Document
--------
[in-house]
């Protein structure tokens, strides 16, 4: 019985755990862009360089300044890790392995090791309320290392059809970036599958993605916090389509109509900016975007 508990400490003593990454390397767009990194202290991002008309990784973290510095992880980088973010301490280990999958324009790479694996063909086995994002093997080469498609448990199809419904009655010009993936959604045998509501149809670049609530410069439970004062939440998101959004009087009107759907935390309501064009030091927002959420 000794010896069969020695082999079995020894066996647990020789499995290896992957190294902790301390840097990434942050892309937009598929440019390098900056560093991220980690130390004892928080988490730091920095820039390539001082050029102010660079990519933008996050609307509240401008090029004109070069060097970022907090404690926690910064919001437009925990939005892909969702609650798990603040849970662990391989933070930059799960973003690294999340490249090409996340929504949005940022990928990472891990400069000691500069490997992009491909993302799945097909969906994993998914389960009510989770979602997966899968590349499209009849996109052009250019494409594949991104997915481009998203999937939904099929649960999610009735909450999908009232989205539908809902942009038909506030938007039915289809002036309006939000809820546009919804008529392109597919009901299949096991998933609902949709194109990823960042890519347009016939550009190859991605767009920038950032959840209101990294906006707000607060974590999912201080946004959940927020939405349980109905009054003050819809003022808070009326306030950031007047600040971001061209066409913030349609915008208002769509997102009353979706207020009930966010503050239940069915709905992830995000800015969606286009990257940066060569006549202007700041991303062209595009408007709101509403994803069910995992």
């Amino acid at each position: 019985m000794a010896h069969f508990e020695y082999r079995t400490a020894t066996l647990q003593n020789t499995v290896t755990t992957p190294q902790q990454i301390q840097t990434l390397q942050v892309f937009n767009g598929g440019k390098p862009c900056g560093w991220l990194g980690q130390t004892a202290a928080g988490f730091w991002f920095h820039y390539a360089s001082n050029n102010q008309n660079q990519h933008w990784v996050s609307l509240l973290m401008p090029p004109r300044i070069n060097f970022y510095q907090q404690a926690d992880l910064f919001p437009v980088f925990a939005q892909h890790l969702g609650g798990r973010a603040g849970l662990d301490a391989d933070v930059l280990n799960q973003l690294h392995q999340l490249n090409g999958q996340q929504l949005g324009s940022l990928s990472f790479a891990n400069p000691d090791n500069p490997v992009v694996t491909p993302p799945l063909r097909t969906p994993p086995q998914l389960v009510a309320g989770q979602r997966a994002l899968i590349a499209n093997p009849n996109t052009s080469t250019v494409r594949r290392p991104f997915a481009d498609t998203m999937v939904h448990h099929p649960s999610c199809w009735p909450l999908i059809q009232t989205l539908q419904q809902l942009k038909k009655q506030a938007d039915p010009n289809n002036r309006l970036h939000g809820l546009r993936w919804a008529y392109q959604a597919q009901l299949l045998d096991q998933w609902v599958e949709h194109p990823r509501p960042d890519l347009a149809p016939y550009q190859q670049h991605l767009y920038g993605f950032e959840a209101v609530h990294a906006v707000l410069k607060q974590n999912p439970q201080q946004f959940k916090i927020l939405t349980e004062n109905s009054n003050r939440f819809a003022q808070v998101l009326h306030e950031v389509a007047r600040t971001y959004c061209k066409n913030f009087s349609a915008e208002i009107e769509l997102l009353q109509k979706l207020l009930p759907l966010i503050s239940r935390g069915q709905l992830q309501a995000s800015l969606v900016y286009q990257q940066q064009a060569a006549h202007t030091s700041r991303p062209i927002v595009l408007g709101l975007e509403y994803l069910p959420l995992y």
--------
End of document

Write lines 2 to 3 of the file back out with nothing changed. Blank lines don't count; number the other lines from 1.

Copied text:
């Protein structure tokens, strides 16, 4: 019985755990862009360089300044890790392995090791309320290392059809970036599958993605916090389509109509900016975007 508990400490003593990454390397767009990194202290991002008309990784973290510095992880980088973010301490280990999958324009790479694996063909086995994002093997080469498609448990199809419904009655010009993936959604045998509501149809670049609530410069439970004062939440998101959004009087009107759907935390309501064009030091927002959420 000794010896069969020695082999079995020894066996647990020789499995290896992957190294902790301390840097990434942050892309937009598929440019390098900056560093991220980690130390004892928080988490730091920095820039390539001082050029102010660079990519933008996050609307509240401008090029004109070069060097970022907090404690926690910064919001437009925990939005892909969702609650798990603040849970662990391989933070930059799960973003690294999340490249090409996340929504949005940022990928990472891990400069000691500069490997992009491909993302799945097909969906994993998914389960009510989770979602997966899968590349499209009849996109052009250019494409594949991104997915481009998203999937939904099929649960999610009735909450999908009232989205539908809902942009038909506030938007039915289809002036309006939000809820546009919804008529392109597919009901299949096991998933609902949709194109990823960042890519347009016939550009190859991605767009920038950032959840209101990294906006707000607060974590999912201080946004959940927020939405349980109905009054003050819809003022808070009326306030950031007047600040971001061209066409913030349609915008208002769509997102009353979706207020009930966010503050239940069915709905992830995000800015969606286009990257940066060569006549202007700041991303062209595009408007709101509403994803069910995992």
């Amino acid at each position: 019985m000794a010896h069969f508990e020695y082999r079995t400490a020894t066996l647990q003593n020789t499995v290896t755990t992957p190294q902790q990454i301390q840097t990434l390397q942050v892309f937009n767009g598929g440019k390098p862009c900056g560093w991220l990194g980690q130390t004892a202290a928080g988490f730091w991002f920095h820039y390539a360089s001082n050029n102010q008309n660079q990519h933008w990784v996050s609307l509240l973290m401008p090029p004109r300044i070069n060097f970022y510095q907090q404690a926690d992880l910064f919001p437009v980088f925990a939005q892909h890790l969702g609650g798990r973010a603040g849970l662990d301490a391989d933070v930059l280990n799960q973003l690294h392995q999340l490249n090409g999958q996340q929504l949005g324009s940022l990928s990472f790479a891990n400069p000691d090791n500069p490997v992009v694996t491909p993302p799945l063909r097909t969906p994993p086995q998914l389960v009510a309320g989770q979602r997966a994002l899968i590349a499209n093997p009849n996109t052009s080469t250019v494409r594949r290392p991104f997915a481009d498609t998203m999937v939904h448990h099929p649960s999610c199809w009735p909450l999908i059809q009232t989205l539908q419904q809902l942009k038909k009655q506030a938007d039915p010009n289809n002036r309006l970036h939000g809820l546009r993936w919804a008529y392109q959604a597919q009901l299949l045998d096991q998933w609902v599958e949709h194109p990823r509501p960042d890519l347009a149809p016939y550009q190859q670049h991605l767009y920038g993605f950032e959840a209101v609530h990294a906006v707000l410069k607060q974590n999912p439970q201080q946004f959940k916090i927020l939405t349980e004062n109905s009054n003050r939440f819809a003022q808070v998101l009326h306030e950031v389509a007047r600040t971001y959004c061209k066409n913030f009087s349609a915008e208002i009107e769509l997102l009353q109509k979706l207020l009930p759907l966010i503050s239940r935390g069915q709905l992830q309501a995000s800015l969606v900016y286009q990257q940066q064009a060569a006549h202007t030091s700041r991303p062209i927002v595009l408007g709101l975007e509403y994803l069910p959420l995992y």